In the case of web embedding, the user is not as likely to be there just to see the specific app content, which explains the bias in the distribution toward slightly lower levels of engagement. It is noteworthy that, even in this case, there are significant proportions of sessions lasting more than three minutes. (For comparison purposes, industry averages for time-on-page range from 40 seconds to two minutes.) Keep in mind that idle time is subtracted out, so this is only counting time interacting with the app content.

It is possible to record events other than page views to web analytics software. This might make web analytics software better able to capture true engagement, since a user of a modern website could be interacting quite a bit without changing pages. For example, another Kaon-developed app fits that profile. Although the user never changes “pages,” we record events each time they click to learn more about a particular part of the solution story being told.

For a single period in this app, Google Analytics reported 31 sessions:

Google Analytics Kaon App Session Duration - App 2

This closely matches the 29 sessions counted by our analytics (the difference could be explained by slightly different definition of when a “day” starts). However, the distribution reported by Google Analytics still shows considerable error. Here is the actual distribution of session engagement:

Kaon Analytics App Session Duration - App 2

The difference between these distributions demonstrates flaws in traditional web analytics engagement measures, even though the pages are highly instrumented. Web analytics overstates the number of short sessions, because a user might be engaged (scrolling or moving the mouse) without clicking on anything. It also overstates the number of long sessions because it fails to subtract out idle time. App and website users multitask constantly, and marketers are kidding themselves if they believe “time-on-page” is anything like a measure of actual engagement.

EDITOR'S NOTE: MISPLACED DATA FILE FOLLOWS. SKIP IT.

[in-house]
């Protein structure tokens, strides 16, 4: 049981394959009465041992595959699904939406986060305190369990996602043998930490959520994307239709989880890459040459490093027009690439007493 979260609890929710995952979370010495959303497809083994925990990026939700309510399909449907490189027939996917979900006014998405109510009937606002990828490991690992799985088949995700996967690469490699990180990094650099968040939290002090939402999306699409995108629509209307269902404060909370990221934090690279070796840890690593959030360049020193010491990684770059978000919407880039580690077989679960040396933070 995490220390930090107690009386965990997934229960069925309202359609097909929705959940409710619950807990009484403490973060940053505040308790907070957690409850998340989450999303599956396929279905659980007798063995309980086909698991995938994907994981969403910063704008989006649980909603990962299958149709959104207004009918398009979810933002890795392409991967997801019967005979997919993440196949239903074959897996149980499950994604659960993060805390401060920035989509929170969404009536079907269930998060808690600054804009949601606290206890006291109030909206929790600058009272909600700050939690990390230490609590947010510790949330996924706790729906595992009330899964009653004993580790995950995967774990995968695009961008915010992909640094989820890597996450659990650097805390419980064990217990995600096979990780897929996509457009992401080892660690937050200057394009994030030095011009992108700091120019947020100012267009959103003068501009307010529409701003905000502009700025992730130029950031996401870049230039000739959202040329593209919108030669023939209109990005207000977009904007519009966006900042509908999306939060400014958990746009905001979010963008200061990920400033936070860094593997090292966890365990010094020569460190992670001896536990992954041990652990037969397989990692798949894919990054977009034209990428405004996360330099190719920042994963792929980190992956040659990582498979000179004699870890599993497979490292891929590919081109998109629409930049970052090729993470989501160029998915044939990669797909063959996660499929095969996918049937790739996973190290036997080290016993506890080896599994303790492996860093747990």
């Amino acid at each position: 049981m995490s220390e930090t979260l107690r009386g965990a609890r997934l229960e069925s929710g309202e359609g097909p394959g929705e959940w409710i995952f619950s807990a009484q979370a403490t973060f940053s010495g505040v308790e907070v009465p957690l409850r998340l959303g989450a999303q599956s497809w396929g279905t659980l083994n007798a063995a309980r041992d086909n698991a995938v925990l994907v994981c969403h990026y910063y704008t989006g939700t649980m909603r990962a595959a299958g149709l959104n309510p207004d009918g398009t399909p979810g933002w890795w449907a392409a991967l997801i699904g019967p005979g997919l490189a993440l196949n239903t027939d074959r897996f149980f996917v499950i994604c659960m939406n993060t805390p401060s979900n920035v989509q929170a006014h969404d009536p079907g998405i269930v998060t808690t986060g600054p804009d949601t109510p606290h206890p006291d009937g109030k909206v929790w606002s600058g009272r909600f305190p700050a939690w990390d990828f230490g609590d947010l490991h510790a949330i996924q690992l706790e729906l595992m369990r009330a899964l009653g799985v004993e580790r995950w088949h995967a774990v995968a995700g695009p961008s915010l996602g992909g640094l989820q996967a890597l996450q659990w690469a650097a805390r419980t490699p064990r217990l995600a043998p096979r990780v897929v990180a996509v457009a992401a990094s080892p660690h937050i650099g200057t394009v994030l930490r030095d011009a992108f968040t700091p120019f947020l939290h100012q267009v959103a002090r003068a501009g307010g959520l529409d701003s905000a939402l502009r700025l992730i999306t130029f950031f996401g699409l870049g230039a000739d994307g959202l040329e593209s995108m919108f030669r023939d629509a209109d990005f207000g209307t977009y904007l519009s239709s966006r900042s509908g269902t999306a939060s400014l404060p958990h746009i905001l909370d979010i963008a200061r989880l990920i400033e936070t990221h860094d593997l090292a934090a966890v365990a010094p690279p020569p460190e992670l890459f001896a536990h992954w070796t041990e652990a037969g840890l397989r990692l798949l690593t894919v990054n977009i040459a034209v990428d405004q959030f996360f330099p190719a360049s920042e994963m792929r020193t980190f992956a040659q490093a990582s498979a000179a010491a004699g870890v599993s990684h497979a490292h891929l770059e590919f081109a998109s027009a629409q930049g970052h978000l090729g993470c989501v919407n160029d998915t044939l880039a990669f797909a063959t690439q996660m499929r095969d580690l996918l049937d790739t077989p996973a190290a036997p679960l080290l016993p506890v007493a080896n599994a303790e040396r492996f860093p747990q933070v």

Of course, we don’t measure engagement for its own sake. We want to know engagement because we believe that it predicts other things. In an app, engagement should predict specific marketing value propositions, such as understanding competitive differentiation, customer satisfaction, or long-term value of the app in helping to solve problems or illustrate solutions. On an e-commerce website, engagement should predict conversion outcomes. Since web analytics software is unable to accurately report customer engagement, marketers would be wise to stop looking at the reported engagement metrics and find other ways to measure the effectiveness of the app or website in meeting its goals.

The other alternative is to do what Kaon has done and add active engagement measurement to the app or website and develop a scalable back-end system to store and report this data. If the past is any indication, it is unlikely that web analytics providers will add true engagement measurement to their platforms any time soon.